The code implementing the described operations may further be implemented in hardware logic (e.g., an integrated circuit chip, Programmable Gate Array (PGA), Application Specific Integrated Circuit (ASIC), etc.). Still further, the code implementing the described operations may be implemented in “transmission signals”, where transmission signals may propagate through space or through a transmission media, such as an optical fiber, copper wire, etc. The transmission signals in which the code or logic is encoded may further comprise a wireless signal, satellite transmission, radio waves, infrared signals, Bluetooth, etc. The transmission signals in which the code or logic is encoded is capable of being transmitted by a transmitting station and received by a receiving station, where the code or logic encoded in the transmission signal may be decoded and stored in hardware or a computer readable medium at the receiving and transmitting stations or devices.

A computer program product may comprise computer useable or computer readable media, hardware logic, and/or transmission signals in which code may be implemented. Of course, those skilled in the art will recognize that many modifications may be made to this configuration without departing from the scope of the embodiments, and that the computer program product may comprise any suitable information bearing medium known in the art.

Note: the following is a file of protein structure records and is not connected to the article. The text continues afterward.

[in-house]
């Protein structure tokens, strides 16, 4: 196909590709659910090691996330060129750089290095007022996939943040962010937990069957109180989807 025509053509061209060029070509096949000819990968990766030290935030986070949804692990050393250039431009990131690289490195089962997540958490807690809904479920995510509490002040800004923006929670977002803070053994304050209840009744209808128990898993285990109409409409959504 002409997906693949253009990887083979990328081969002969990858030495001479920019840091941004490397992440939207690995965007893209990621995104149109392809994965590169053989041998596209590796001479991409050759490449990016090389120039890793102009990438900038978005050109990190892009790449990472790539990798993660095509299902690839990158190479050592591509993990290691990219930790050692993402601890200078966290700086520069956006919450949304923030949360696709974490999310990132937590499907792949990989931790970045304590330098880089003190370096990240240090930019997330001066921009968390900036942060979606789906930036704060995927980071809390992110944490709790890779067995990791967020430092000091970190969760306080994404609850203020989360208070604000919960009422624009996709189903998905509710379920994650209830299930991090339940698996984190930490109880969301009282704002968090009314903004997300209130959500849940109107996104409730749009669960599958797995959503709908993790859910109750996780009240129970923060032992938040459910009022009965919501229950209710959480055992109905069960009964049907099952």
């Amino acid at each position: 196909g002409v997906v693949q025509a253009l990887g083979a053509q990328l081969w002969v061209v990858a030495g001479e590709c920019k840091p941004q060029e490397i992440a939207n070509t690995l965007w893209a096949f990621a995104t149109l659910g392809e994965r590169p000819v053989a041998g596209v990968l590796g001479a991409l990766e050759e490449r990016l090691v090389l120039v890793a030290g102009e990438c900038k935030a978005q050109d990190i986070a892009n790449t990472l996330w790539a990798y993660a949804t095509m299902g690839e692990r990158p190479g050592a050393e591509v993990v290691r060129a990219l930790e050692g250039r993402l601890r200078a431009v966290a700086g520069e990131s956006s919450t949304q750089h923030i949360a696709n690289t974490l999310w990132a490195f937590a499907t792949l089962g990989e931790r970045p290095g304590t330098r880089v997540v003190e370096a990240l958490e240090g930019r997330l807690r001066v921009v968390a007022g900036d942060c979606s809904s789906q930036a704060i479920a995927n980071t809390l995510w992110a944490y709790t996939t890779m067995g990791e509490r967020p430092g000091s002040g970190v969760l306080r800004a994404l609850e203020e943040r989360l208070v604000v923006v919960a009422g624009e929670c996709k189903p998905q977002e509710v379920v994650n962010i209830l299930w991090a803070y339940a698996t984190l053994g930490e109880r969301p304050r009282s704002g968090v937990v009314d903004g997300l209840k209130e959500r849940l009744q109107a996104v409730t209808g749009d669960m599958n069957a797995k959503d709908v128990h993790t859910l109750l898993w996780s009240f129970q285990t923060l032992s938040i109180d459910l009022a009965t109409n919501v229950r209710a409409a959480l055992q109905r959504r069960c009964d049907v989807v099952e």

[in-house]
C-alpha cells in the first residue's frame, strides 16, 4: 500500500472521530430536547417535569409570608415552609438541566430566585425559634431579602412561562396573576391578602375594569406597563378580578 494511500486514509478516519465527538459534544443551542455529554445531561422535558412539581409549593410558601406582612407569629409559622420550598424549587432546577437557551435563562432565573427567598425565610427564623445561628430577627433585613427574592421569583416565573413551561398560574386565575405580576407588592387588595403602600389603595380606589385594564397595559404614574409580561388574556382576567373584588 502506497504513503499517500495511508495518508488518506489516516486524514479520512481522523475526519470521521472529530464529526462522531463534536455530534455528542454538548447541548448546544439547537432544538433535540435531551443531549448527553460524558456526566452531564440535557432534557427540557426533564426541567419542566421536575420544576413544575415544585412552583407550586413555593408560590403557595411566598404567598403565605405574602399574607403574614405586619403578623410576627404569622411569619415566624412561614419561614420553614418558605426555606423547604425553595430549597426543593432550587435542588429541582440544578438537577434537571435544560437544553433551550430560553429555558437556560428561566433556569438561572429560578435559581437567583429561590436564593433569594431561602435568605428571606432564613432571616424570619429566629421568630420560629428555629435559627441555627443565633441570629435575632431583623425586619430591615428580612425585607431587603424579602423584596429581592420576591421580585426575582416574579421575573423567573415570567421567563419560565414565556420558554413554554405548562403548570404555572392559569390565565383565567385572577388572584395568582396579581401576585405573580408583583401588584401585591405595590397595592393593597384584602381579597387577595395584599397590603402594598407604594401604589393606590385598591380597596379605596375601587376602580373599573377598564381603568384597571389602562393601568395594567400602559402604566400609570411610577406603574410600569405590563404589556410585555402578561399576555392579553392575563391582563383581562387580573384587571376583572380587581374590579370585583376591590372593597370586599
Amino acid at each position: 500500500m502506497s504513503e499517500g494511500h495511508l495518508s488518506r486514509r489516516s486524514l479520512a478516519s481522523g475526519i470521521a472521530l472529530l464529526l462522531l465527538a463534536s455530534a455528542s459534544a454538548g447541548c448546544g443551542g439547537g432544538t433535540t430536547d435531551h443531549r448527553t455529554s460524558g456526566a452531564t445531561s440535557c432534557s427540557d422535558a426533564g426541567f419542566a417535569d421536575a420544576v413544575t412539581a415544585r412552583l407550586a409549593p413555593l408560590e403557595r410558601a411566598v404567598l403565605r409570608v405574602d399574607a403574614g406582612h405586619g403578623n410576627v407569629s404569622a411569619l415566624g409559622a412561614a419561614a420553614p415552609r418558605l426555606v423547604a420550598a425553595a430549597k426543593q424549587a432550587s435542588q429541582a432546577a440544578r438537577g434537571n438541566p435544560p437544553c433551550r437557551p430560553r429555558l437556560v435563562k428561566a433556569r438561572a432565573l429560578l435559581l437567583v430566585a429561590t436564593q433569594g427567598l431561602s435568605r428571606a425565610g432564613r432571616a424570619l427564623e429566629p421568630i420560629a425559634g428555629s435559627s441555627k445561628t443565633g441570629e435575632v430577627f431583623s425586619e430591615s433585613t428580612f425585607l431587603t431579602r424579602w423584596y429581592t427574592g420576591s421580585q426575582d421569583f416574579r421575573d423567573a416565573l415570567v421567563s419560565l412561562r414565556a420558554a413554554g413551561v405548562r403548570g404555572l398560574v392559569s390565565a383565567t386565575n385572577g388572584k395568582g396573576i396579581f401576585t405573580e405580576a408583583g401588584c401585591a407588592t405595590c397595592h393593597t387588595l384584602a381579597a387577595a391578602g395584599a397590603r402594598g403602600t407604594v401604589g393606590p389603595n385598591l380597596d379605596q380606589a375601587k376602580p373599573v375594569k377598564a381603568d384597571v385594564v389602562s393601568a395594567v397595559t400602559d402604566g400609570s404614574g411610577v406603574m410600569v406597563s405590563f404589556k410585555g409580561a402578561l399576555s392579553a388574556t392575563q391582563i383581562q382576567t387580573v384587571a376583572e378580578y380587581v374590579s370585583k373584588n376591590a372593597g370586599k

The term logic may include, by way of example, software, hardware, firmware, and/or combinations of software and hardware.

Certain implementations may be directed to a method for deploying computing infrastructure by a person or automated processing integrating computer-readable code into a computing system, wherein the code in combination with the computing system is enabled to perform the operations of the described implementations.